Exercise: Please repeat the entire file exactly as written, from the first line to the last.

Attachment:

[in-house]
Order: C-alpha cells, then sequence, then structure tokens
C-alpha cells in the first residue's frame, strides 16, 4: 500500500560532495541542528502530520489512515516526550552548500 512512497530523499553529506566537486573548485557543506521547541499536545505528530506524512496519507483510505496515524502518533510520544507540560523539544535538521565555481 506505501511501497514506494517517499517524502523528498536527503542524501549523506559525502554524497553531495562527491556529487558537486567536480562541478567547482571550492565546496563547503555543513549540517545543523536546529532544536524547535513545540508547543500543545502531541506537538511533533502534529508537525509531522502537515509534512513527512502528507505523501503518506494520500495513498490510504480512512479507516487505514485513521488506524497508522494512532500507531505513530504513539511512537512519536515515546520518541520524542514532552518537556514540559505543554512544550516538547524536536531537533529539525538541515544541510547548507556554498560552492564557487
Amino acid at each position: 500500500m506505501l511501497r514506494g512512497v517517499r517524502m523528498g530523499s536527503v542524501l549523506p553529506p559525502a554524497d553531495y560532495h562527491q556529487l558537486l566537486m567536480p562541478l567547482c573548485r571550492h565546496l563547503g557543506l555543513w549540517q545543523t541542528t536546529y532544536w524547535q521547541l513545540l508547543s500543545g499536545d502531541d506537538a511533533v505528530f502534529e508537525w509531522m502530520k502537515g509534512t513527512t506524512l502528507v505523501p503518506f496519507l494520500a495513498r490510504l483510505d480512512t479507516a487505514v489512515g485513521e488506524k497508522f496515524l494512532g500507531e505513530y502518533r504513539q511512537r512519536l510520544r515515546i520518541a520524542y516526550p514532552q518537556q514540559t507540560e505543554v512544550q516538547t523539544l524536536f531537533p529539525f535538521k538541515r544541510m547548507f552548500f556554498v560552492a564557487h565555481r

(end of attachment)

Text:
[in-house]
Order: C-alpha cells, then sequence, then structure tokens
C-alpha cells in the first residue's frame, strides 16, 4: 500500500560532495541542528502530520489512515516526550552548500 512512497530523499553529506566537486573548485557543506521547541499536545505528530506524512496519507483510505496515524502518533510520544507540560523539544535538521565555481 506505501511501497514506494517517499517524502523528498536527503542524501549523506559525502554524497553531495562527491556529487558537486567536480562541478567547482571550492565546496563547503555543513549540517545543523536546529532544536524547535513545540508547543500543545502531541506537538511533533502534529508537525509531522502537515509534512513527512502528507505523501503518506494520500495513498490510504480512512479507516487505514485513521488506524497508522494512532500507531505513530504513539511512537512519536515515546520518541520524542514532552518537556514540559505543554512544550516538547524536536531537533529539525538541515544541510547548507556554498560552492564557487
Amino acid at each position: 500500500m506505501l511501497r514506494g512512497v517517499r517524502m523528498g530523499s536527503v542524501l549523506p553529506p559525502a554524497d553531495y560532495h562527491q556529487l558537486l566537486m567536480p562541478l567547482c573548485r571550492h565546496l563547503g557543506l555543513w549540517q545543523t541542528t536546529y532544536w524547535q521547541l513545540l508547543s500543545g499536545d502531541d506537538a511533533v505528530f502534529e508537525w509531522m502530520k502537515g509534512t513527512t506524512l502528507v505523501p503518506f496519507l494520500a495513498r490510504l483510505d480512512t479507516a487505514v489512515g485513521e488506524k497508522f496515524l494512532g500507531e505513530y502518533r504513539q511512537r512519536l510520544r515515546i520518541a520524542y516526550p514532552q518537556q514540559t507540560e505543554v512544550q516538547t523539544l524536536f531537533p529539525f535538521k538541515r544541510m547548507f552548500f556554498v560552492a564557487h565555481r